Appearing with Dickens and Jones at the announcement was Integral Group CEO Egbert Perry, who once engaged in a public feud with Mayor Kasim Reed over the land. The two filed lawsuits and counter suits against each other, while waging a sharp-tongued war of words.
At one point, Reed threatened that if Perry did not give up the land — valued at an estimated $90 million — that he would never work with the city again.
“Atlanta Housing and Integral Group have reached an understanding in this matter,” Dickens said. “With this settlement, Integral and the developers will immediately return to the business of fulfilling the vision that residents, developers, and Atlanta Housing has had and agreed to years ago.
”For the city of Atlanta, we need to consummate deals that help move us forward in the development of affordable housing.”
The Housing Authority board passed a resolution in support of the settlement. It will officially be approved once final documents are delivered to the board at a later date and after the U.S. Department of Housing and Urban Development signs off.
Board member Robert Highsmith, a Reed appointee, said he is grateful to Dickens’ leadership.
“I think we’re in an excellent position given all that hard work,” Highsmith said.
The disputed land, some of which is in the heart of downtown, was once home to the former public housing projects Capitol, Carver, Grady, and Harris homes, which were all demolished. A partnership of developers, including Integral, won rights to develop the land more than a decade ago.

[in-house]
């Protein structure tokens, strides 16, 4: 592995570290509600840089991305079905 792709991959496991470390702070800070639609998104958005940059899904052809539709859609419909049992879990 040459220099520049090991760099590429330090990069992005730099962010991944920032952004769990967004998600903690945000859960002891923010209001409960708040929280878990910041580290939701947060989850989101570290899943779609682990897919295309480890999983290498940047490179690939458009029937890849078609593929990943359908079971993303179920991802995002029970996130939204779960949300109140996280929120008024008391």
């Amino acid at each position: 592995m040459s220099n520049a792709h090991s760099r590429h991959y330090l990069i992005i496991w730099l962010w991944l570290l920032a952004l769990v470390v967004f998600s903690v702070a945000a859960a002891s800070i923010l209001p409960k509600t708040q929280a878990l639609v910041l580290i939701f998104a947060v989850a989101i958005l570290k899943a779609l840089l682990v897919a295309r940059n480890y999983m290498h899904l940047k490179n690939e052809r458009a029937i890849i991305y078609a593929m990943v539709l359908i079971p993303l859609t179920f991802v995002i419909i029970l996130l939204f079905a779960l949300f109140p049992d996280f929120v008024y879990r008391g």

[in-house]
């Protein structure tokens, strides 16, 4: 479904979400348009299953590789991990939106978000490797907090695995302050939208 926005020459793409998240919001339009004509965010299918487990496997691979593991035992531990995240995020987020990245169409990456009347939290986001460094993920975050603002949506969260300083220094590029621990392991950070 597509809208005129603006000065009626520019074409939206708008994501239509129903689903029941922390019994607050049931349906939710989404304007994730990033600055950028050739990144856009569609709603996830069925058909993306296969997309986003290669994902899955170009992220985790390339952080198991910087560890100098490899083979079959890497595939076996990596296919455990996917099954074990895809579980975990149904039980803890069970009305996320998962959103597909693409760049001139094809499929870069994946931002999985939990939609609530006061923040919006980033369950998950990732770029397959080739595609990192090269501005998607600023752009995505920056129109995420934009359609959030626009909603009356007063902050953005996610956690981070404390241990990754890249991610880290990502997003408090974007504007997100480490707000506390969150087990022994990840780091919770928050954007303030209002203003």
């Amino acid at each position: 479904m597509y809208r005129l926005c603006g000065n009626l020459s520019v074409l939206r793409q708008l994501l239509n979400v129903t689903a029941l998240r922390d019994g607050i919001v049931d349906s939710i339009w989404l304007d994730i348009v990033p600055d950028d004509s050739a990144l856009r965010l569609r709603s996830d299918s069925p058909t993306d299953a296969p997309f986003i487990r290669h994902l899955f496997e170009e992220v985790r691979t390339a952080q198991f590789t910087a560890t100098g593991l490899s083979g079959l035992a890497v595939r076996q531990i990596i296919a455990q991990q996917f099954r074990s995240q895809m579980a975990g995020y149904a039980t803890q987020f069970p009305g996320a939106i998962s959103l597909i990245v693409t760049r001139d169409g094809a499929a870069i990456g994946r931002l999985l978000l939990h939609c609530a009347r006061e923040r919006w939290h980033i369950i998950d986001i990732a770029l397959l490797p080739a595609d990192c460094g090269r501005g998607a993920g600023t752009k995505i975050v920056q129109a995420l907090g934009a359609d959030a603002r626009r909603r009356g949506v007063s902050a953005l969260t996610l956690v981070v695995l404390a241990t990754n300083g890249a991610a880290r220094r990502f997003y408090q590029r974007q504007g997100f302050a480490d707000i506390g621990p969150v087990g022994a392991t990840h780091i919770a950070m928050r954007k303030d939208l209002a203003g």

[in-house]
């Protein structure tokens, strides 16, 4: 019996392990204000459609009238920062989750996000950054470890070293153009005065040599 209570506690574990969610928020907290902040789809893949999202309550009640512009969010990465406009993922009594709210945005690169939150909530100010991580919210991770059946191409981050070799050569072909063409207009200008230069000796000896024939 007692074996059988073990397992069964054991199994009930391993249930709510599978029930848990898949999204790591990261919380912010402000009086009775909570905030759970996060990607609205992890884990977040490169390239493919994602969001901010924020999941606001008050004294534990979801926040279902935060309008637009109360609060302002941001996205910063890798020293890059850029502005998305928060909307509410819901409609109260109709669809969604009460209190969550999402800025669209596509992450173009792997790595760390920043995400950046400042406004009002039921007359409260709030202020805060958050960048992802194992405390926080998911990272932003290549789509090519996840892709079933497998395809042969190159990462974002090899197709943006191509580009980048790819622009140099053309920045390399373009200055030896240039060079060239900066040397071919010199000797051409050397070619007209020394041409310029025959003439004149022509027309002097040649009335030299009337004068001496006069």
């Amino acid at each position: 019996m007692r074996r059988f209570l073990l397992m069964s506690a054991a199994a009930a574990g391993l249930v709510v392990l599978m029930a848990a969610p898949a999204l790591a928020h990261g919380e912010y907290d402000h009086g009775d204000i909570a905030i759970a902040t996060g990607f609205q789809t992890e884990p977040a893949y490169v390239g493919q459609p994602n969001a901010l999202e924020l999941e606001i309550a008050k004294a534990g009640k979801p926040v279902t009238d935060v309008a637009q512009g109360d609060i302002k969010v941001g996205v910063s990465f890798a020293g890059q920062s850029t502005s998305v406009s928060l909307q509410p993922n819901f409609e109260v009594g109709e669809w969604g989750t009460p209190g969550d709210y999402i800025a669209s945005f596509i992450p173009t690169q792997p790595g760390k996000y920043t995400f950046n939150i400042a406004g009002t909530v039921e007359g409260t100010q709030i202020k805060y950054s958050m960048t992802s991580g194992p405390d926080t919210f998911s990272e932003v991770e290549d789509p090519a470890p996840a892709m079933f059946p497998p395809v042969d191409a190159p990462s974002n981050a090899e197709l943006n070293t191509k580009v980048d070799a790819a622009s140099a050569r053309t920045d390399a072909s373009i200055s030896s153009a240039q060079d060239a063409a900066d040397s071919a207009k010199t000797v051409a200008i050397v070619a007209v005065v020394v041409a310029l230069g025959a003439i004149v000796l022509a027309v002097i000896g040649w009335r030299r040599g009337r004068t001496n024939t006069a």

A legal battle over land’s future started in 2017. A settlement was proposed in February 2020 that would have surrendered the agency’s control of the land to Integral for $22 million and forced AHA to pay $1.8 million for Perry’s legal fees.
The board rejected the deal days later, after some housing advocates said those subsidized units would still be too costly for the agency’s typical lower-income residents.
Dickens also announced Thursday that he is forming an affordable housing sub-cabinet focused exclusively on the issue. The mayor, who took office a month ago, set a goal of constructing 20,000 affordable units over eight years. He said that could be accomplished, in part, by building on more vacant, city-owned land.
“We’re ready to get to work,” Perry said.
WHY IT MATTERS
The settlement could be a major victory in the city’s effort to unlock more land for affordable housing units — one of Atlanta’s most urgent needs and a major promise Dickens made on the campaign trail last year.